After spending the day in Quito, we arrived in the northern city of Otavalo last night and did a good deal of spending today … but I’m ahead of myself….
Quito is a city.. there are taxis and rapid transit systems, one way streets and central squares, large parks and planted trees, thugs, friendly residents, and hills to walk up and down. They have skies that cover with clouds and rain that comes down.. and then rain that really comes down, blue skies, tall buildings, colorful buildings, mountains that stretch into heaven and houses built upon them. There are poor children and poor families, rich drivers and rude spenders, there are loads of tourists, English speaking waiters and English menus, drunk fellas talking about Castro and a strange addiction to Che Guevara. Most importantly there were two very handsome fellas that arrived and walked around with no purpose for several days.
Jon and I, having spent the majority of our time in small towns in Ecuador, are not quite sure what to do with ourselves in a genuine bonafeid city. Unfortunately we quickly resorted to US tactics.. spend money.. at least tried to. We searched for guitars to buy, we both got shaves from the local barber, we looked at buying street art, toured about the old town, taking pictures with Jon´s camera.. as the whereabouts of mine are still unknown, and finally we did it.. we went to the casino(s). We went to 5 separate ones. We gave them our money.. but damn it.. they just gave it back over and over again along with drinks and food. For every meal we went into the casino, threw down our dollars and promptly ordered a beer (then scotch) and a ham and cheese sandwich while they stacked the chips in front of us. Needless to say, we weren´t being very adventurous in Quito.
Our third night in Quito we were able to get a hold of a friend of Andrew´s from Oregon´s School of Architecture, a girl by the name of Gabbi. She´s a native Ecuadorian and lives in Quito. She got a good portion of her education in architecture from Oregon, but her degree from a school here in Ecuador so that she could immediately start her practice. Fortunately she was well educated in Oregon about beer and made sure we ended up someplace that served good beer – by no means on par with the micro-brews of Oregon or Colorado, but better than the national brand, Pilsener. She kept good company too and it was neat to see how much she loves her job and her country. She told us that she made more money as a truck driver (yeah, she was doin´ long hauls) in America than she does as an Architect down here. It was the best way I could think to practice my Spanish, speaking English with a Spanish speaker.. right??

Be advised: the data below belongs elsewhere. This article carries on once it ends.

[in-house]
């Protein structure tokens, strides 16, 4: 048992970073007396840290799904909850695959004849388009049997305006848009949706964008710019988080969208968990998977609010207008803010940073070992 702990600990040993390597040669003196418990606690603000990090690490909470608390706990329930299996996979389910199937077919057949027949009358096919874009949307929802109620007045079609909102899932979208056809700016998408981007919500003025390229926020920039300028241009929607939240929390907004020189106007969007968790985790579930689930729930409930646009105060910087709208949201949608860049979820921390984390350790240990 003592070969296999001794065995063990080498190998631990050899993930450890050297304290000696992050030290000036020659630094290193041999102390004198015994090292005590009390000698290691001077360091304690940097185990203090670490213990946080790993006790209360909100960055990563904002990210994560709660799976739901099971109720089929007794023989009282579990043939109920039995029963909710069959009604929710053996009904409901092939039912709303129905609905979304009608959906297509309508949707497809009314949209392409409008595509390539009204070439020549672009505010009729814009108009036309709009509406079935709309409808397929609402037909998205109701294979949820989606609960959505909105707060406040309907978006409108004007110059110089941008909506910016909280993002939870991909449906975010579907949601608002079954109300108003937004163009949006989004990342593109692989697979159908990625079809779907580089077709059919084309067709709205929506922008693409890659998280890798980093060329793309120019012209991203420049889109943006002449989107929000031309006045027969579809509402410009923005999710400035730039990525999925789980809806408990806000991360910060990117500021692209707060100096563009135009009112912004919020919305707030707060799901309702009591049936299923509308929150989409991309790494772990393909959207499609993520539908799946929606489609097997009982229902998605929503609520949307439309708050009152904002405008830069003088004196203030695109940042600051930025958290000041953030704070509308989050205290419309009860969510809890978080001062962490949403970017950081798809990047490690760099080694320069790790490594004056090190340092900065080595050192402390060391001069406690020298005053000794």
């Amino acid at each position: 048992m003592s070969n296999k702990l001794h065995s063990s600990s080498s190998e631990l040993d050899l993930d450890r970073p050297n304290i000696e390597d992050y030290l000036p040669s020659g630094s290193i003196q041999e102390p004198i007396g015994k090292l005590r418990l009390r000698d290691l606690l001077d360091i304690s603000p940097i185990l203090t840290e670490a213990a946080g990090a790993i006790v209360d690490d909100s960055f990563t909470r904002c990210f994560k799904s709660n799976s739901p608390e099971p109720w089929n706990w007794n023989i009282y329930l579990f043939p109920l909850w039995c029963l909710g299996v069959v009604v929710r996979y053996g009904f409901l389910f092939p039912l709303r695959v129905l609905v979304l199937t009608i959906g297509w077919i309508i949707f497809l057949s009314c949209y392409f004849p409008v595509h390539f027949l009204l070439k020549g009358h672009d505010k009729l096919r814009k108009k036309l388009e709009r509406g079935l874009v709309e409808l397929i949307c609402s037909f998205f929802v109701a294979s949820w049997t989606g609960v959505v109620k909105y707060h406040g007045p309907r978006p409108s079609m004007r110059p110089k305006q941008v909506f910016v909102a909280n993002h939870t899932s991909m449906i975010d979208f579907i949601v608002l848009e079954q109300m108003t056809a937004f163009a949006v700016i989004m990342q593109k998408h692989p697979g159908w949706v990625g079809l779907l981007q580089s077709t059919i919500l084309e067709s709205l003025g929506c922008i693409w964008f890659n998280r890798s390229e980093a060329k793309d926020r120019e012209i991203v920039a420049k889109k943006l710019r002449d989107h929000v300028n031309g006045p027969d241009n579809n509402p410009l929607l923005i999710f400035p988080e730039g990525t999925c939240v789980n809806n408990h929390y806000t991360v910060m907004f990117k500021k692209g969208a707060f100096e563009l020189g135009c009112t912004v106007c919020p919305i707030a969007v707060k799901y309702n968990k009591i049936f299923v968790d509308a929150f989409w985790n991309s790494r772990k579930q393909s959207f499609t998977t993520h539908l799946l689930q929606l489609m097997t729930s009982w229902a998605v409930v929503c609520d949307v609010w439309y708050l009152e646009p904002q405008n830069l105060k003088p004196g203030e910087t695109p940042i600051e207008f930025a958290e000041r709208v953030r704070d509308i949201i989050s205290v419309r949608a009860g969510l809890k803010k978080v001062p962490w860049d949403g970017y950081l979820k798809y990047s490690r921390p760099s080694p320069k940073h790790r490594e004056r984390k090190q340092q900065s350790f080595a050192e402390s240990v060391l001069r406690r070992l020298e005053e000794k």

The following morning, after a quick review of our time line, Jon and I made the decision to trek up to Otavalo to see the market (which is simply a larger scale of what we´ve seen in Cuenca, Ambato, and Quito.) the next day and then out to the coast in our final week here.
Otavalo is a small city that serves as the hub of commerce for the area of weavers. There are large markets every day here where they sell their crafts and Wednesday and Saturdays are even larger. Given this is where we´ve done most of our spending I thought I´d give a quick run down of the scale of costs, including some spending in Quito…
Hour of Internet Time: $0.60
Taxi Ride to Casino: $2.00
Scotch, Sandwiches, and Meat Balls on a toothpick while we gamble: $0.00
Walk home counting our winnings: $0.00
One pound of laundry service to get the casino smell out: $0.26
Bus Ride to Otavalo: $2.00
Nights Stay at Residential Santa Fe: $8.00
Sweater in Otavalo: $5.00
Hammock in Otavalo: $9.00
Cost to ship the hammock(s) home: $?.??
Almurezo: $1.00
Propositioned in the park… in Quito.. on Sunday: ….
(Jon tells this story)
The day was sunny, but the breeze kept the intense warmth of the Ecuadorian hotness under control. The sharks were out. Strolling along a walkway in the park, we browse the various local arts & crafts for sale… the shark eyes her prey.While admiring some graffiti on a statue, John is approached by a strange and wayfaring woman. The following is a translation of their Spanish conversation:

Strange Wayfaring Woman: “Do you speak Spanish?”
>John: “A little.” (A slight overestimate… poor guy.)
Strange Wayfaring Woman: “Good. If I have something valuable to you, could I trade it for something from you?”
>John: “What?”
Strange Wayfaring Woman: “I have something very special for you.”